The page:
Christian Liebergreen was resting in his bunk below deck. The weather was thick, but nothing he hadn’t seen before. Jonna, he was absolutely confident, was going to handle it. She was his yacht, and he was her captain. Together they were a good team. And this was Liebergreen’s grand adventure: sailing around the world alone, without stops or outside assistance.
Liebergreen, 29, had been at sea for more than eight months, and he was in the homestretch. The hardships he had endured along the way were many, yet they were fading to memory now that he could practically smell his native Denmark. With one sickening crack, it all changed. The sound of breaking aluminum hit him like a sledgehammer, causing pain that pierced bone and marrow. “I immediately knew what it was,” he says.
When the boat stopped and wallowed in the choppy English Channel, Liebergreen briefly and desperately clung to vain hope. “I would not, I could not, accept reality,” he says.
Peering through the companionway confirmed his worst fears: The stick was gone — after 30,000 miles and just a few days before he would have sailed into the Danish port of Skagen, where he started in July 2012. “It didn’t just hit me, it hit us,” he says. Jonna had become part of him. Had he broken down in tears, no one would have blamed him.
Dark blond, bearded and blue-eyed, Liebergreen is not sentimental or a great fan of fanfare and self-promotion. He is not wealthy, but he is independent. He refused to dial for dollars, like so many garish publicity stunts. Hence, few people outside his native Denmark have heard of this guy. He keeps a blog, but it’s in Danish only (www.jonnadenmark.dk). Good luck with Google Translate.
He likes extreme adventures on skis and bicycles and spent 26 months in northeast Greenland as a member of the Sirius Sledge Patrol, watching out for God knows what. He considered that experience sound preparation for a solo-sail around the planet because he’d learned about mental and physical rigor, solitude, self-sufficiency and “repairing your kit and yourself, without help,” as he puts it.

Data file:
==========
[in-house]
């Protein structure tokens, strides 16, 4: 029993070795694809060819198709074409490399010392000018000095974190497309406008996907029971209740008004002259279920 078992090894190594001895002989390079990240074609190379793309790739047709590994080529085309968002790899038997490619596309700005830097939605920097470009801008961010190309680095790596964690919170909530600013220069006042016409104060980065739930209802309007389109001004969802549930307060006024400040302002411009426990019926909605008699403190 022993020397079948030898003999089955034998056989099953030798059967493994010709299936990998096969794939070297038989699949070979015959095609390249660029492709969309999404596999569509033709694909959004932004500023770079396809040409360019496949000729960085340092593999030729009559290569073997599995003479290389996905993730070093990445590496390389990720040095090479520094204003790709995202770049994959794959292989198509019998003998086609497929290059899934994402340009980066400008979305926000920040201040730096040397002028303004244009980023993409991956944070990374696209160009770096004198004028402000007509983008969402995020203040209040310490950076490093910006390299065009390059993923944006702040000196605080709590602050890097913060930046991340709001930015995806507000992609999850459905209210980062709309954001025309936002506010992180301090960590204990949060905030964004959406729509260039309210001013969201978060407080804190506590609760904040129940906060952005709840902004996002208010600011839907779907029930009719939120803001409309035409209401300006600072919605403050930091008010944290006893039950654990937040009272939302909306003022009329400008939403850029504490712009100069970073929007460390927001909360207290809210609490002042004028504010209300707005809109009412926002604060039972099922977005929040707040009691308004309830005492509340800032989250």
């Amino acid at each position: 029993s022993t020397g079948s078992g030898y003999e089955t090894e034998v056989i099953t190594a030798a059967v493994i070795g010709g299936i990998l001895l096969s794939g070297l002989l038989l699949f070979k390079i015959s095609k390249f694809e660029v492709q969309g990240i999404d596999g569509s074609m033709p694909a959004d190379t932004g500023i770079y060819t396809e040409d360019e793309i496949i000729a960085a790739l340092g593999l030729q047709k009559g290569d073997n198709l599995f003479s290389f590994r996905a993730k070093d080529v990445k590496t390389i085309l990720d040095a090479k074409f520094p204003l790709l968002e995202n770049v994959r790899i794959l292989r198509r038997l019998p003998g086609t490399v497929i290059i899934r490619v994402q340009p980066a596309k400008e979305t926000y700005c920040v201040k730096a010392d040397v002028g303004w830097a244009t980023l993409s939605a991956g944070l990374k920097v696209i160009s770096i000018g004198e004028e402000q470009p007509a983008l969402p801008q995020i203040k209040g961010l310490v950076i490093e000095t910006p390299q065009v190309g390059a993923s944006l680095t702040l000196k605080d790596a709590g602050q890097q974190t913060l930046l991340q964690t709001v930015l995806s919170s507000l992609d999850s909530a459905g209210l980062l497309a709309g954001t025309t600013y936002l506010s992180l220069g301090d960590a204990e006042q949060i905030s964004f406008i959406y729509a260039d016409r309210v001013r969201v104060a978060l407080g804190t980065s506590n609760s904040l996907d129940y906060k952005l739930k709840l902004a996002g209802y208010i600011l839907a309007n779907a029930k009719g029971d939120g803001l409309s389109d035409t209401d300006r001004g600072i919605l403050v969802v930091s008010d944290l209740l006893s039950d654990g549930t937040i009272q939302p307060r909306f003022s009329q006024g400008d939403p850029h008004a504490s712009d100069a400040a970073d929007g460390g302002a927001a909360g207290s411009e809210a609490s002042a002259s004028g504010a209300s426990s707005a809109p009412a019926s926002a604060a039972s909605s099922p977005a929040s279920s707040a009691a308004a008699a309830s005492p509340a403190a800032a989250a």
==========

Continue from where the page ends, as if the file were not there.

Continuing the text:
So no, Liebergreen did not puddle up in self-pity, wanting to crawl under mommy’s skirt and make this whole broken-mast episode go away. But before we get to the end, it’s helpful to examine how he got started.
Growing up in Svendborg on the island of Fyn, his thoughts of voyaging took shape early on. At age 15 he flirted with disaster trying to salvage a dinghy in a storm. He tried to be clandestine about it by hiding his life jacket so his mom wouldn’t find out. He also became infatuated with whales, a fascination that pushed him to enroll in the navigation school of the Danish merchant marine. Part of the education was a trans-Atlantic trip on the square-rigger Denmark, during which he met Clara West, a cadet with platinum blond hair who made quite an impression on him.
They lost sight of each other while she pursued a career as a nurse and Liebergreen went to work for a whale-watching outfit in Vancouver, British Columbia, and on merchant ships. “Competition is fierce; they have to be fast,” he says, complaining about the lost romance of going to sea. “It was more like work, not like adventure.”